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Feeding twins

Establishing a Night Time Routine for Newborn Twins

When should I begin to establish a night time routine for my twins?

You can begin to establish a night time routine for your twins straight after birth if you wish to do so. Some parents start from birth/the time their babies come home from hospital whilst others wait a few weeks and then introduce a routine. There are no hard and fast rules, it depends what works for you and your family. You may find that your babies set their own patterns and you can work around that. If you have other children and work commitments you may need to fit their routine around your own routine.

How do I establish a night time routine for twins?

In the early evening keep everything in the house as calm and quiet as possible, try to limit excitement and noise. This helps to set the scene and start creating a calming atmosphere. Set your voice volume to low and keep it low until morning. This helps soothe them.

Most parents set their babies routine around the following:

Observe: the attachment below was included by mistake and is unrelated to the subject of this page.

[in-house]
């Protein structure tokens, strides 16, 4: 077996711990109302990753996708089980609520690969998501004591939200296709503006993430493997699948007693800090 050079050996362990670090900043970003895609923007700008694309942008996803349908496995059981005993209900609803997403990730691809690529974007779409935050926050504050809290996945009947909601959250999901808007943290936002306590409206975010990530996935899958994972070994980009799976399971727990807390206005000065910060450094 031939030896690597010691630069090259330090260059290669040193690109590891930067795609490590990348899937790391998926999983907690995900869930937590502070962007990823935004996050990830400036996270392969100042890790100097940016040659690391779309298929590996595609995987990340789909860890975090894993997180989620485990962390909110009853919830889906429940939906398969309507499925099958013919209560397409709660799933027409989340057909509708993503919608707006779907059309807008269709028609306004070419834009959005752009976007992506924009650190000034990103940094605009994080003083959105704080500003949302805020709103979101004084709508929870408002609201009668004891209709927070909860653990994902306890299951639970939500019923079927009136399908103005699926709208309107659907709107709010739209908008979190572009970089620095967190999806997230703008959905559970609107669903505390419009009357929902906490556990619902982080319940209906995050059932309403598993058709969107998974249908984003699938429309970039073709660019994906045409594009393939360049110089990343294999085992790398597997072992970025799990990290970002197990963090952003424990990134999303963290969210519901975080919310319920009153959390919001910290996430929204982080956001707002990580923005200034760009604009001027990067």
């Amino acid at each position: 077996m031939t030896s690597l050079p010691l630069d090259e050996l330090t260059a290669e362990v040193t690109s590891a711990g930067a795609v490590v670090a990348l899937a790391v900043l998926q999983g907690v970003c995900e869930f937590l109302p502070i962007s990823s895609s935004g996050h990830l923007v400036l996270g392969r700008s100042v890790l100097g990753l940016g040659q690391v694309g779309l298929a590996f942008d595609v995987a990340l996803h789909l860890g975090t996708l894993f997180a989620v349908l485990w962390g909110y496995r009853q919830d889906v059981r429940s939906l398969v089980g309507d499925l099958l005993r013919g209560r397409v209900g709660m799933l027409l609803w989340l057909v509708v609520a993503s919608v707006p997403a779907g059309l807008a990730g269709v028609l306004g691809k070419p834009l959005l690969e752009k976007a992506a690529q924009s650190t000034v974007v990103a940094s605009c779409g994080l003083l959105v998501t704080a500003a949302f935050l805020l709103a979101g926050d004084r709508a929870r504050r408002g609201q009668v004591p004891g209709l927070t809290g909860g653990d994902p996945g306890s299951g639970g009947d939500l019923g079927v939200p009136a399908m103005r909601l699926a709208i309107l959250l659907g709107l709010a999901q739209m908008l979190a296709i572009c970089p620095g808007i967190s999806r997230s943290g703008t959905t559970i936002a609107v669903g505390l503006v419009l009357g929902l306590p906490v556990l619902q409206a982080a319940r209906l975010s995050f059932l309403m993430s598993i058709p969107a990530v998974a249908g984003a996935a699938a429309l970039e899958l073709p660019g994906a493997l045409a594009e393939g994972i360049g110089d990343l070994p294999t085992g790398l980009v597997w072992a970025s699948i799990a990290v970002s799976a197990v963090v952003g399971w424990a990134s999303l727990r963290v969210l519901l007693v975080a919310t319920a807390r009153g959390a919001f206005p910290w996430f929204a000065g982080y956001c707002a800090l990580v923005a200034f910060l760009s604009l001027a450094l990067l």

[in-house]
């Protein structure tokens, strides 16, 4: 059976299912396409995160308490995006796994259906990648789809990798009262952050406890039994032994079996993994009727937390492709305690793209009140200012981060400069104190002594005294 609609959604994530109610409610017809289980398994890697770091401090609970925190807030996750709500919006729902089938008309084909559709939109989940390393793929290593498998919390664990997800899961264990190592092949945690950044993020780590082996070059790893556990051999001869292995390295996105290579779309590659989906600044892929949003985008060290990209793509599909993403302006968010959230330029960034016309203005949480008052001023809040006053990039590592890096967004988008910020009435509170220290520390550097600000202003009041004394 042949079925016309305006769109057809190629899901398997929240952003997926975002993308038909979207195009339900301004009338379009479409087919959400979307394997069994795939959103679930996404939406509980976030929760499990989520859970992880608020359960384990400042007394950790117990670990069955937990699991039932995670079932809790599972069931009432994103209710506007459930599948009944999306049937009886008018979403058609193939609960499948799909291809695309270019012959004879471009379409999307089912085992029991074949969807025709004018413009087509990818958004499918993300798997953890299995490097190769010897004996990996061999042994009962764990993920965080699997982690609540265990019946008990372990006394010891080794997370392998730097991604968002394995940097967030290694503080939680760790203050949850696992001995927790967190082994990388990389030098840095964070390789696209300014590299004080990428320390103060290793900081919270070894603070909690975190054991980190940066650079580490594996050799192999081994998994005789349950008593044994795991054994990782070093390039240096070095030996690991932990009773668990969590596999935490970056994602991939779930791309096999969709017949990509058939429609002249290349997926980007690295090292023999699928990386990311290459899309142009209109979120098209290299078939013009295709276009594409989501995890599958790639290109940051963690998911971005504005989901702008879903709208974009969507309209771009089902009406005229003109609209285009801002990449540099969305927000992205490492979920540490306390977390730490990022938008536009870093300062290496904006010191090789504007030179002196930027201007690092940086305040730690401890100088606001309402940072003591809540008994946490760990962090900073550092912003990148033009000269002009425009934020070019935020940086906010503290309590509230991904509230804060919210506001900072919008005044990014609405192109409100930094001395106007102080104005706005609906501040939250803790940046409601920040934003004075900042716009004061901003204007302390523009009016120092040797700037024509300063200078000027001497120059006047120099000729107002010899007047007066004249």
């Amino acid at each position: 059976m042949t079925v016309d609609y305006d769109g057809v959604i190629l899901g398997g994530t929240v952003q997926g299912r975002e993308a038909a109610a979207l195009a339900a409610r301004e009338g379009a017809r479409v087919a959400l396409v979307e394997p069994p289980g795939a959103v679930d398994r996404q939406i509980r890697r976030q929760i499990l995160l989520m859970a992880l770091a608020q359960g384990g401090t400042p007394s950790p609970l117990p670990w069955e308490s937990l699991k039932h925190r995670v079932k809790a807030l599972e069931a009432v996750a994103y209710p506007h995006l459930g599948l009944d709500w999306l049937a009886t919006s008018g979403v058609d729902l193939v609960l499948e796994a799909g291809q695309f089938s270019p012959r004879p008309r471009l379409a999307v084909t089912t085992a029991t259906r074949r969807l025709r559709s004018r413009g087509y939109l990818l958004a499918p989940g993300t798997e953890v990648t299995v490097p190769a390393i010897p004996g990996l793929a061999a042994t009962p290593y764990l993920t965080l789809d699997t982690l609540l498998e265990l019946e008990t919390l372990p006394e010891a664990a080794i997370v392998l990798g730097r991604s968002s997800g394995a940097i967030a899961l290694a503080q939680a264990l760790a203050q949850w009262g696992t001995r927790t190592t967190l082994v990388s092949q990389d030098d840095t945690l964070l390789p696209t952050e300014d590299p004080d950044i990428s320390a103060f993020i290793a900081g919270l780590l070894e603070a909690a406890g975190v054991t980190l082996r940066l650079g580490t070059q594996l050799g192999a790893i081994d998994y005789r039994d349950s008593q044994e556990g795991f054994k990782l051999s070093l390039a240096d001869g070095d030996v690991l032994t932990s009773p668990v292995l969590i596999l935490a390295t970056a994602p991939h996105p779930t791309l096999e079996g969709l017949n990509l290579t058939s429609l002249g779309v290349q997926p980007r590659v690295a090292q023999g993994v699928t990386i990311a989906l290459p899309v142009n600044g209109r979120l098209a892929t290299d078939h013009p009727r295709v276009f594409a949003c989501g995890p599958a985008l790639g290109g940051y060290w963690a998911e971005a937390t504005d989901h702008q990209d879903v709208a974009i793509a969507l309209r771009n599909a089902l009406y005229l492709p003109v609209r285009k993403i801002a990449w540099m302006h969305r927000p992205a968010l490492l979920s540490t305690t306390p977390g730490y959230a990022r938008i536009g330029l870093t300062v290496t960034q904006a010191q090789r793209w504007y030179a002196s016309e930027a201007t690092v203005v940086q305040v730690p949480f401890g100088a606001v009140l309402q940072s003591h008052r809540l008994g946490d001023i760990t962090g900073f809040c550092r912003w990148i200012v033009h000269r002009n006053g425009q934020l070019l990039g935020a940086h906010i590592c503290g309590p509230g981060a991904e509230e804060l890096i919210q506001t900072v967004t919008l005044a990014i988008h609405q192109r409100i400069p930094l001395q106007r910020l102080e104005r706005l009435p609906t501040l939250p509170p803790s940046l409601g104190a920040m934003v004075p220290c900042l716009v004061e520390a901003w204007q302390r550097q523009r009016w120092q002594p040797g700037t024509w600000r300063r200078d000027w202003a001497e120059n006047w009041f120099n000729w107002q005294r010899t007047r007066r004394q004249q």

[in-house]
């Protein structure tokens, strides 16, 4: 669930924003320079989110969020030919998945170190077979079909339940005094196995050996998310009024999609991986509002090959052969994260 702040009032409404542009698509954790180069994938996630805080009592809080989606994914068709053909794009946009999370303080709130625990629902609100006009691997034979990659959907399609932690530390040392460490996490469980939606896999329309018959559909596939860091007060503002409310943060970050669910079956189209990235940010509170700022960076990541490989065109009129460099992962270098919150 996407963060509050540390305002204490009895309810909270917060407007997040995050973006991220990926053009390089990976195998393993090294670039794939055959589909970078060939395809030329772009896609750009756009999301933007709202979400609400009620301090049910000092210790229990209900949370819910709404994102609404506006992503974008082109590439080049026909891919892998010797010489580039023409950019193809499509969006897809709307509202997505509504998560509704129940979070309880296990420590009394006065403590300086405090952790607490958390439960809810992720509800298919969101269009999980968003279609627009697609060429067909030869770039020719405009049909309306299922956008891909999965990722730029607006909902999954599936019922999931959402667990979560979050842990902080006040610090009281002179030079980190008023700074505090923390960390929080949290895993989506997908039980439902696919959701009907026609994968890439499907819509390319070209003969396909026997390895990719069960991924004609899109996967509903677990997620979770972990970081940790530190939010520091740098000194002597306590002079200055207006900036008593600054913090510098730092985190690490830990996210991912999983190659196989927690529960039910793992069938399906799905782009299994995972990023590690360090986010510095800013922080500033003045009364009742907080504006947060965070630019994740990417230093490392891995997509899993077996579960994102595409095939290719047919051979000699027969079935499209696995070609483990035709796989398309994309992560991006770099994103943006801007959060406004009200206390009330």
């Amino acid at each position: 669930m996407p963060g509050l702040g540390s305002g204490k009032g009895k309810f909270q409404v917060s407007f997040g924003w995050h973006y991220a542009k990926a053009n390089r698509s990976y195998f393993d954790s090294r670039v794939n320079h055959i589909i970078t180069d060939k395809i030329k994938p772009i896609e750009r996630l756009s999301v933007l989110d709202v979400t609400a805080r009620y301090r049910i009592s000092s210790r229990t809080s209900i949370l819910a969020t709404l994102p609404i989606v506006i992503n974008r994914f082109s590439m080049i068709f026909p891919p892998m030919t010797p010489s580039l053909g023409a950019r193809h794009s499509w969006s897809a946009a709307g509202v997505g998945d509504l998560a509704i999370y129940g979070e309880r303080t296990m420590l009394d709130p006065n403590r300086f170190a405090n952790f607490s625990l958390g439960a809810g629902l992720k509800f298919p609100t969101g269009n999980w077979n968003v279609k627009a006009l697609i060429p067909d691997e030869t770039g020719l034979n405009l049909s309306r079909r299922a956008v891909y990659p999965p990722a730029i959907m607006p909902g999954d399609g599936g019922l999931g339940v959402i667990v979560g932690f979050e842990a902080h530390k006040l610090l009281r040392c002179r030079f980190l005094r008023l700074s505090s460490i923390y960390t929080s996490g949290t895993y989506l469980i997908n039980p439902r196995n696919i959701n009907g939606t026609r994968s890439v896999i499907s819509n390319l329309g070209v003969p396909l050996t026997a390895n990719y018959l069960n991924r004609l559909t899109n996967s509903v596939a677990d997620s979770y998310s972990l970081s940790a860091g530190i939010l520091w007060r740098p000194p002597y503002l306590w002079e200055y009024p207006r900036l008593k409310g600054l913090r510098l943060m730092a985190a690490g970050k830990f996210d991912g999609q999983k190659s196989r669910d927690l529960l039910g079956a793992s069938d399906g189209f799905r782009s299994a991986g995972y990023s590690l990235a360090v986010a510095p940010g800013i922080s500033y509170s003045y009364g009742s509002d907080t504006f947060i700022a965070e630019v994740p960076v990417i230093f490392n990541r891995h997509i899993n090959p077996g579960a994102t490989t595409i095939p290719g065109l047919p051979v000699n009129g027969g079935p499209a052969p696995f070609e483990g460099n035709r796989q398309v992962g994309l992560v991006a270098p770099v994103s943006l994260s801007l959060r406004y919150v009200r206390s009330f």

Bath> bottle or breast feed> burp> nappy check> cuddles> bed

(You might find that a slightly different order works better for you, that’s fine, work it round your own children and how they work best)

If a bath doesn’t wake your babies up too much (some babies get revved up by an evening bath) you could bath each baby, give them a bottle or breastfeed, burp them, check that they’re not needing a fresh nappy and pop them down to sleep. It helps if the room they’re sleeping in is not too hot or too cold, but at a nice even temperature. Use a black out blind during the summer months and all year round if you’ve got street lighting. Sometimes having a ticking clock in the room can help them to settle.

They will need after 3-4 hours and again 3-4 hours later. It may work that you give your babies a feed at around 7 pm, 11pm, 2am, 6am. There is a train of thought where you should feed on demand and another train of thought that you should feed every 3-4 hours regardless. Personally I went with them and fed on demand as I don’t see the point of listening to a hungry baby for an hour or two when I could feed him/her, meet his/her needs and then get some peace.